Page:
Tourism officials hope to use bond money for parks rather than a new building: State tourism officials are hoping to fund park improvements with $9 million in bond funds that were originally slated for a new building. Legislation in 2007 authorized $9 million in bonds for a new headquarters, either in the form of new construction or purchase, for the Oklahoma Department of Tourism and Recreation. [Tulsa World]

Communities rally to repair dams as year of flooding worsens or creates problems: Oklahoma ranked 29th among states that have dams with poor ratings as of 2017, the latest year compiled by The Associated Press in an examination of dams nationwide. An updated list for Oklahoma still shows 13 dams with poor ratings. [Tulsa World]

Illinois River watershed committee holds first meeting, eyes water quality credit program: The Illinois River Watershed Steering Committee’s first public meeting allowed the committee’s members and the public to hear updates on how implementation of the agreement signed by Oklahoma and Arkansas last November is progressing, what issues still need worked out, and what ideas for water quality improvement are on the table. [The Frontier]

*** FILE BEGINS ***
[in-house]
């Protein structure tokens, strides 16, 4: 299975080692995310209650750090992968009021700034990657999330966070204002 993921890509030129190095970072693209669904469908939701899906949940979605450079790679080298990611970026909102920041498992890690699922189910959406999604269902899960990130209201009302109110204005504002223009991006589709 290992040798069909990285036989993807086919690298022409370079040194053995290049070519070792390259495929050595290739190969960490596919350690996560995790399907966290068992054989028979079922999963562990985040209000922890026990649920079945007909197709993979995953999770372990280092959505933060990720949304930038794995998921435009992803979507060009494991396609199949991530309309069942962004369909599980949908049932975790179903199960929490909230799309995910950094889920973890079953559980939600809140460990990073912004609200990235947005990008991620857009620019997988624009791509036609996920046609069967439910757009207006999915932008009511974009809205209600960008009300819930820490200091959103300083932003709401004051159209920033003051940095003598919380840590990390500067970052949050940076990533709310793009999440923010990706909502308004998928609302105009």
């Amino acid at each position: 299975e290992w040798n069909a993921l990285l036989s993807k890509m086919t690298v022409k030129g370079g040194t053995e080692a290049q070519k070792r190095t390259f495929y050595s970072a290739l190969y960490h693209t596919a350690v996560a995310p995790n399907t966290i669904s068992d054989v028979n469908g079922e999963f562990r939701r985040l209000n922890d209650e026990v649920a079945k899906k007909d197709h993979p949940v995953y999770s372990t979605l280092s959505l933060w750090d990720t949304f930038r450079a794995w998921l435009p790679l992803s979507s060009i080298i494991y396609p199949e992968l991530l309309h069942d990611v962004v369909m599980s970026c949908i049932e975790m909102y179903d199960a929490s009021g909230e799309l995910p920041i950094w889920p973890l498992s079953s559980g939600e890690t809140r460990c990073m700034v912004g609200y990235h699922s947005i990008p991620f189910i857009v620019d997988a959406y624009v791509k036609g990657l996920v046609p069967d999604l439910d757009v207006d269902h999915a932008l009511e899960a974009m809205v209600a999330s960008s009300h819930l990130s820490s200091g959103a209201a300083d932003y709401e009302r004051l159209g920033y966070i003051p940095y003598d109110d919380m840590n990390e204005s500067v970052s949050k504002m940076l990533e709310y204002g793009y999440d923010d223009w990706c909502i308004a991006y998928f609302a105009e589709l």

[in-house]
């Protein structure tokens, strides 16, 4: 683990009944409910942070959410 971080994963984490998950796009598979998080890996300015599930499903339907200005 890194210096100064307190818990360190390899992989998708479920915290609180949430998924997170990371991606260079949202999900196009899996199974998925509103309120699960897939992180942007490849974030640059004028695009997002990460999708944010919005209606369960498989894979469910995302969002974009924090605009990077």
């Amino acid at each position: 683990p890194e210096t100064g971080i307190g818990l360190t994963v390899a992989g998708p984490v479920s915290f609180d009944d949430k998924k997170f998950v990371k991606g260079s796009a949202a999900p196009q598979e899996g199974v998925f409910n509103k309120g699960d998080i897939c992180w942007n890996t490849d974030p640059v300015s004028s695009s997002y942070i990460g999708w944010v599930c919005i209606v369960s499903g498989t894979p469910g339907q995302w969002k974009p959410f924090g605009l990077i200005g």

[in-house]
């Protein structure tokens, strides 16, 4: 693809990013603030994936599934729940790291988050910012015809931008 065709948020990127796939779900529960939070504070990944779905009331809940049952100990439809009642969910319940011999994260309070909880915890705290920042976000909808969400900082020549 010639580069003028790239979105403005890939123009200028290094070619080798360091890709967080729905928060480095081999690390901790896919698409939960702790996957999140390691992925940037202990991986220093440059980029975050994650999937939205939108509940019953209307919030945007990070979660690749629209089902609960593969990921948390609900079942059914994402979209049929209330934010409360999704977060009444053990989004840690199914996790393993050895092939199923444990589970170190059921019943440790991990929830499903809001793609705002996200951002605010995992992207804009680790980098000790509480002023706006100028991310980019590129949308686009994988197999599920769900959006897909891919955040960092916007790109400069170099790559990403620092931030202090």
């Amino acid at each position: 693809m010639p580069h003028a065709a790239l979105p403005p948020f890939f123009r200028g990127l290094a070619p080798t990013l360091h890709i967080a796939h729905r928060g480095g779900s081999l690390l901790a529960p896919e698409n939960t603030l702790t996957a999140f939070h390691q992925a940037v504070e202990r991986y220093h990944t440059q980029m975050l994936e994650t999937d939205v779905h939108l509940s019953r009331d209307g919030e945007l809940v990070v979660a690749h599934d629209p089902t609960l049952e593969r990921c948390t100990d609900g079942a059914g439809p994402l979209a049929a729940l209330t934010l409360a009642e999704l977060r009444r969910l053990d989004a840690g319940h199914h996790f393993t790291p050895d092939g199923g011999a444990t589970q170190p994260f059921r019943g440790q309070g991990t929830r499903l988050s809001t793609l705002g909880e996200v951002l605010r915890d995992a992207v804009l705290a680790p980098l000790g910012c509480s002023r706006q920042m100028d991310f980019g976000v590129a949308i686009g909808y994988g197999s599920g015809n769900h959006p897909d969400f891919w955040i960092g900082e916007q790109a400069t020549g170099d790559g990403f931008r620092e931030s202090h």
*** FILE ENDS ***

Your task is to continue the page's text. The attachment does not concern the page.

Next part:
Farmers bankruptcies climbed year-over-year, report shows: Farmers and ranchers in Oklahoma and across the nation continue to feel the effects of inclement weather and reduced trade opportunities, data published last week by the American Farm Bureau Federation shows. Chapter 12 farm bankruptcies nationwide were 24% higher in the 12 months ending September 2019 than they were the previous year, the farm bureau’s report stated. [The Oklahoman]

Oklahoma banking remains ‘strong’ despite challenges: Oklahoma’s banking industry is vastly different from when Roger Beverage took over the Oklahoma Banking Association in 1988, but despite ongoing challenges to smaller institutions, he describes the industry as strong and stable. [The Oklahoman]